Coming back to 2021, we can expect Rohit Sharma to play more carefully, especially against the moving ball, and help his side give a perfect start.
3. Litmus Test For Indian Batters
The batsman who is considered as one of the most disastrous, when in form has not scored a century in nearly two years. It was at Eden Gardens in November 2019 when Virat Kohli last reached three figures in any form of the game, a blistering 136 from Kohli’s bat helped India crush Bangladesh by an innings in the inaugural pink-ball Test match.
Ajinkya Rahane has not been impressive either. In Kohli’s absence, he led India to a historic win in Australia earlier this year, beginning the revival with 112 in Melbourne after the team had folded for 36 in the Adelaide pink-ball Test. Since then, he has scored 27*, 22, 4, 37, 24, 1, 0, 67, 10, 7, 27, 49 and 15.
Talking about Pujara, his presence in the longest format of the game for India is like the fire extinguisher that remains still and unused in your home until disaster strikes.
Coming to numbers, in 86 Tests Pujara averages around 46.08 but in England, against England, it falls to 29.41, with 500 runs from nine Tests and a solitary hundred.
All these numbers in the aforementioned three points are enough to explain how fragile our middle order has become in the last 18-24 months. If we have to do well in the upcoming Tests, our middle order needs to change their approach and play more careful shots. They need to respect good balls and let go of the unplayable deliveries instead of taking risks and throwing your wicket as Pant did in the WTC final.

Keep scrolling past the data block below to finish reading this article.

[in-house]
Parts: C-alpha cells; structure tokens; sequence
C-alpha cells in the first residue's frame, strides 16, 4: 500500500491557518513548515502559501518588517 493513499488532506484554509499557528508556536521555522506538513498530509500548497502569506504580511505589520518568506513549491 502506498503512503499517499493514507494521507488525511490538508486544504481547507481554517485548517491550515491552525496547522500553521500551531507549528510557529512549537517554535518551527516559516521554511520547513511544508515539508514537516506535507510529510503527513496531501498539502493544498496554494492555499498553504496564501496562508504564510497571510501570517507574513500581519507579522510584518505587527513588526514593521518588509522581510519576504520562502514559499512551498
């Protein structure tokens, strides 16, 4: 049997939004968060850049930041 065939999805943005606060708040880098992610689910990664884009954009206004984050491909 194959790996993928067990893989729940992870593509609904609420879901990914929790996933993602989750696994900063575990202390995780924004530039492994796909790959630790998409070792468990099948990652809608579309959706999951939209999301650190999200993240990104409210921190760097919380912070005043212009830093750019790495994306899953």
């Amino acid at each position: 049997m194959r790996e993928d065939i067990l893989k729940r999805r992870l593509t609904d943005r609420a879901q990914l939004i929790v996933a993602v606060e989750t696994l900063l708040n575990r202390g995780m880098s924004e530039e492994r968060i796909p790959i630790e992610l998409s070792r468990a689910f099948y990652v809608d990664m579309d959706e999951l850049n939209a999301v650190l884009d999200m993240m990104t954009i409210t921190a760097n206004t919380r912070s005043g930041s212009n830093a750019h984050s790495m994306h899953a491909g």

The lower order of team India also needs to step up and play as long as possible and contribute just like our opposition has been doing for the last 2-3 years.
4. How To Get Rid Of Opposition’s Lower Middle Order
England’s current lower order is not as same as that of 2011, 2014, and 2018 English teams. The present one is stronger, reliable, and is capable enough to add extra 70-80 runs, which can make a difference in the end.
Doesn’t matter if it’s Curran’s 78 or Moeen’s 41 at Southampton in 2018 or Woakes’ unbeaten 137 in Lord’s, England’s lower batting order has always given us heartbreaks.
Our bowlers have failed miserably when it comes to dislodging the lower order. The recent WTC loss is one of the prime examples of it. It was Kyle Jamieson’s contribution in the last that snatched the victory from the jaws of defeat.
We need our bowlers to come up with more impressive figures and ensure that England’s lower-order doesn’t score much, not even 30, 40, or 50 runs.
5. Spin Duo Of India Has A Job On Hand
With the Test series being played in the second half of the English summer, it is believed that the ball might grip and turn and with Ashwin and Jadeja being quite comfortable with the bat too, playing both will give India an incredible depth.
Also, the struggle of Englishmen against spinners is not a new story. Their weakness against spin is quite exposed now and our spin duo of Ashwin and Jadeja can use it well to aggravate them.
In fact former India cricketer and now commentator, Aakash Chopra pointed out the same on Monday and reckoned that India must back both Ravichandran Ashwin and Ravindra Jadeja to deliver in the upcoming Tests.
“Try and play five bowlers – three fast bowlers and two spinners. Even if Rishabh Pant bats at six in that case, Ashwin and Jadeja can definitely contribute with the bat. They will have to put their mind to matter and score runs. But playing three fast bowlers and two spinners will give Team India incredible depth in the bowling.” said Aakash Chopra on his official Youtube channel.